English: The Metolius River near Wizard Falls on June 18, 2007, taken by WorkinStiff (Photo credit: Wikipedia)
Piled higher and Deeper, that is. On the heels of yesterday's exposure of her most recent lie - in which she first scheduled a town hall meeting and then abruptly canceled it, citing a nonexistent "scheduling conflict", she then attempted to play the "victim" card. Following a sympathetic portrayal of her trials and tribulations in The Zero, comments have flown fast and furiously (so to speak) on their website, with Burdick supporters accusing the videographer of "crimes" ranging from stalking to outright treason, and everything in between.
So Ginny, portraying herself as a victim of intimidation, vows not to yield - but interestingly, as noted here yesterday, she hasn't hesitated to engage in harassment and attempts to intimidate others. And a little cursory poking around has yielded other insights into the character - or lack thereof - of the Portland Democratic. In early 2009, she led the fight to block a proposed eco-friendly development called the Metolian, which was planned for an area around the scenic Metolius River in central Oregon.
The development would have taken place on land previously logged, would have featured no golf courses, and limited housing designed to "environmentally-friendly" standards. Given the depressed economic conditions in the area, it seemed like a perfect match; affording greater access to the Metolius basin while preserving the environment and providing needed jobs.
So why would Ginny and her fellow Democratic, Betsy Johnson, lead the charge to scuttle a project desired at the time by Jefferson County? The answer is transparently simple: they're both Democratics, which in Latin means "corrupt", and they got theirs - commoners not permitted. As The Oregonian noted:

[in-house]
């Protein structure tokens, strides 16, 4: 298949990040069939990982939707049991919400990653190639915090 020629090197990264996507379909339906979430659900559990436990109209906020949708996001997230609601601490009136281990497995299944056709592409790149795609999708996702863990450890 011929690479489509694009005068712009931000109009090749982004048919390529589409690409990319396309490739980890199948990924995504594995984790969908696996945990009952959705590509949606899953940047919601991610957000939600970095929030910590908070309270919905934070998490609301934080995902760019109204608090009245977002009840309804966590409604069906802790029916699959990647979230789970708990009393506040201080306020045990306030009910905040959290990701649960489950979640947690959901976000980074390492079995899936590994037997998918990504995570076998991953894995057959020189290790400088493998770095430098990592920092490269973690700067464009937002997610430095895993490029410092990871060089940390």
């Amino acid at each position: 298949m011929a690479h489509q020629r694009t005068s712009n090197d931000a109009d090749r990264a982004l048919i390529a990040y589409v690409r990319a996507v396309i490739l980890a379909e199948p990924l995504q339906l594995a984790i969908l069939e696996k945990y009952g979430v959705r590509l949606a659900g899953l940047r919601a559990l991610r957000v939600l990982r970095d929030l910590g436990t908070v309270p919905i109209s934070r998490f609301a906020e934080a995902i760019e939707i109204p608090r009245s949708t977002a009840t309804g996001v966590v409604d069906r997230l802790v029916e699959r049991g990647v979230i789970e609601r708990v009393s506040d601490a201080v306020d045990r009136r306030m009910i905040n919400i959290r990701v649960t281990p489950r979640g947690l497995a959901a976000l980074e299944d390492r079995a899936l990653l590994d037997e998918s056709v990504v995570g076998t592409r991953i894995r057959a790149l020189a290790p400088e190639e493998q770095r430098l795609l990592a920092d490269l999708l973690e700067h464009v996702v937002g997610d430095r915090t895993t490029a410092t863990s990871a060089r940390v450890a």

Two of the lawmakers fighting the Metolian are among the privileged few: Sen. Betsy Johnson's family has 130 acres at the headwaters. Sen. Ginny Burdick's family owns one of the 108 Metolius riverfront cabins on land leased from the U.S. Forest Service.
The Oregonian's Jeff Manning wrote in a Jan. 31 story: "Burdick expresses regret that the normal land-use process isn't being allowed to work in this case. But she candidly admits that she's not objective about the Metolius. 'I'm a very rational person,' she said. 'I have a land-use background. But when it comes to the Metolius, the principles that I know are important sort of go out the window.'
In Ginny's world, principles don't matter all that much. As Manning noted, It could further the festering belief in rural counties that they don't control their own destinies, that they're held to a planning process that the powerful don't hesitate to circumvent when convenient.
Obviously, the counties have justification for such beliefs, thanks to Democratics like Ginny Burdick.